Is your cat too fat?

Animal Welfare League manager Aisling O’Brien with Murphy the cat, who has gone from 9kg to 6.5kg.
Animal Welfare League manager Aisling O’Brien with Murphy the cat, who has gone from 9kg to 6.5kg. Claudia Baxter

IPSWICH is the fat capital of south-east Queensland - and now local vets say our pets are not far behind.

Booval Veterinary surgeon Liam Graham said almost half of the animals he had treated could shed a few kilos.

"About 40% of pets that come into the clinic are overweight or obese. It's becoming a growing issue in Ipswich," he said.

The Animal Welfare League Queensland (AWLQ) Ipswich Vet Clinic manager Aisling O'Brien reported similar findings.

"Around 30% of animals we see are on the chunky side, while 70% tend to be in the normal weight range," she said.

"The biggest cat I've seen was here in Ipswich and weighed in at 14.5 kilos."

In 2002, Ms O'Brien rescued fat cat Murphy, who was dumped at the front door of a vet clinic in Sydney.

Murphy weighed 9.5kg and was placed on a Weight Watchers diet of low-calorie cat food.

He is now a Biggest Loser success story in the feline world at AWLQ, weighing in at just over 6kg and has the excess skin to show for it.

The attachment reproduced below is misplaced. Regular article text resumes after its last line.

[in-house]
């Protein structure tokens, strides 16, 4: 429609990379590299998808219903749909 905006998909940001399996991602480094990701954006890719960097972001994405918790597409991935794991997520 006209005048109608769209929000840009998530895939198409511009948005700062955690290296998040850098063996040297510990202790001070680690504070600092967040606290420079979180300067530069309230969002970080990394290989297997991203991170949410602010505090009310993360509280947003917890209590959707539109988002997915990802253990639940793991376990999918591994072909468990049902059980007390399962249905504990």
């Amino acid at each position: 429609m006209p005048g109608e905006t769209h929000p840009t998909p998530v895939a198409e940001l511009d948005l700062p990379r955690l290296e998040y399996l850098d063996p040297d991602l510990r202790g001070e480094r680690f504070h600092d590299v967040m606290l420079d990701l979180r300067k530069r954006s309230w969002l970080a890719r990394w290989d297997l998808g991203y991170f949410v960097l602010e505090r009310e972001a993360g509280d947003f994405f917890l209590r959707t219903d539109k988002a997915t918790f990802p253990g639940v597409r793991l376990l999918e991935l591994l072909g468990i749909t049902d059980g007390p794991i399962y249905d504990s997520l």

Ms O'Brien said portion control was a problem for humans and their animal companions.

"If the average woman is around 60kg and she's feeding her 30kg dog the same amount food she eats, the dog is essentially getting double the amount it needs," she said.

"Owners (also) tend to replace a walk or a play session with food, when the dog or cat would probably enjoy the exercise more."

Dr Graham says there is a misunderstanding among owners about how much to feed their animals, which leads to overfeeding and excessive snacking.

Vets recommend a high-protein, premium diet, especially for dogs and following feeding guides correct for the animal's age, exercise level, breed and weight.

Topics:  pets vet weight

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